The Crucifixion Periscope
The crucifixion periscope is one of the most read and studied stories of the gospels, second only to the story of the resurrection. Luke’s presentation of the darkest day in Christianity is appropriately not as poetic and literary elegant as some of his other writings, yet dramatic. He stresses some common Lukan themes of forgiveness, prayer and universalism.
The setting is a place they call The Skull, outside of Jerusalem. It was a place of death. Many criminals had been crucified at Golgotha and Luke emphasized that Jesus would be crucified right there with other horrendous criminals. Luke makes no time reference until Jesus’ actual death in Luke 23:44 when the sun’s light failed from noon until 3 in the afternoon. We can assume that our periscope took place earlier in the morning on the same day.
Jesus and the two criminals are the main characters in the story but a mass of people, soldiers and leaders of the church are also present. Luke is the only synoptic account to focus a lot of attention on the other crucified criminals and Jesus. I believe this is Luke’s attempt to show Jesus’ mercy and forgiveness for all humankind, even criminals. It is also interesting to note that Luke is the only one to draw attention to masses of people. Mark and Matthew mention that “those who passed by derided him” (Mark 15:29 and Matthew 27:39), but Luke really calls attention to them using a pretty dramatic writing technique: “And the people stood by, watching”. You can almost sense the disgust and shock of the writer at the passiveness of the people.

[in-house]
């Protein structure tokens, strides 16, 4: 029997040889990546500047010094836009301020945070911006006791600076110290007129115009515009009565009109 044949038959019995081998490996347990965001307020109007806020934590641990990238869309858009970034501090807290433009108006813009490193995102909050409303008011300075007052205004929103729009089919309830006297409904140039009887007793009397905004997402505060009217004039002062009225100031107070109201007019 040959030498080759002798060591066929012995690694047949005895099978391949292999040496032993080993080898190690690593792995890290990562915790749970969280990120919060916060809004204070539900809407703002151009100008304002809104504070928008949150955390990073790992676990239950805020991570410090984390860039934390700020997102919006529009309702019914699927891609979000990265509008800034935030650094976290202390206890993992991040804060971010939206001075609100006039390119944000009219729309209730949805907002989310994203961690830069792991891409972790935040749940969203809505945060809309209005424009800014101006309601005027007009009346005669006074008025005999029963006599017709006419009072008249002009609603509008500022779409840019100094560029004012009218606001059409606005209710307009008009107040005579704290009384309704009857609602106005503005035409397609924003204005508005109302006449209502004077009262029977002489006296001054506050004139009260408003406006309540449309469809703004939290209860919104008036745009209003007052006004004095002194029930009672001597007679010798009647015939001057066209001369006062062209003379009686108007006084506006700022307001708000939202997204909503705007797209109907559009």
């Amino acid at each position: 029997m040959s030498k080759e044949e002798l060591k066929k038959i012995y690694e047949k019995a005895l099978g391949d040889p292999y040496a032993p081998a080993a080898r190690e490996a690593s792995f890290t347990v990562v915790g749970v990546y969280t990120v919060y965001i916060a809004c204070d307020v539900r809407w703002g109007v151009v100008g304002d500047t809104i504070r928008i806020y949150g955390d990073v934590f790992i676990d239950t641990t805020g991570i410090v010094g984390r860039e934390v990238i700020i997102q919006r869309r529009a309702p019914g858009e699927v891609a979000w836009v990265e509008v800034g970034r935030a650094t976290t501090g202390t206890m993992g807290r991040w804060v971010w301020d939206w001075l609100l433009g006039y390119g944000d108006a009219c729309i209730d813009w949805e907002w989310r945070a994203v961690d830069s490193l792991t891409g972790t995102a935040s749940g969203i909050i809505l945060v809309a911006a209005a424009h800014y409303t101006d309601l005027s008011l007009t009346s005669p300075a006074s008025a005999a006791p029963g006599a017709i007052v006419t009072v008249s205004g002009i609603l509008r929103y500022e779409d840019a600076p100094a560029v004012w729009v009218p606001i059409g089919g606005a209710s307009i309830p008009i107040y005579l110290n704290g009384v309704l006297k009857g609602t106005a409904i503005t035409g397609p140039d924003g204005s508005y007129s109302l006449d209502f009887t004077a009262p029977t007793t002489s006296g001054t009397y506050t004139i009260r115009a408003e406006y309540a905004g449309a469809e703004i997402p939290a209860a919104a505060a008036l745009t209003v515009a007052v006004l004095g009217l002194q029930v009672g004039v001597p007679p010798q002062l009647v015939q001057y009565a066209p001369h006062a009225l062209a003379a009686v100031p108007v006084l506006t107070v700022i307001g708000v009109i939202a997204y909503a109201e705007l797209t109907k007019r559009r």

The plot is extremely straightforward and powerful almost reading like a climax of an action novel. Jesus, the hero of the writings has been betrayed and is about to be wrongly executed by his enemies. It is an ironic plot as you can read it a thousand times and each time Luke makes you think that Jesus just might show the bad guys who’s boss and save himself from the cross.
Overall, the telling theme of this passage and maybe the whole gospel of Luke is the overriding theme of forgiveness. Only Luke has included Jesus saying to his killers, “Father, forgive them, for they do not know what they are doing.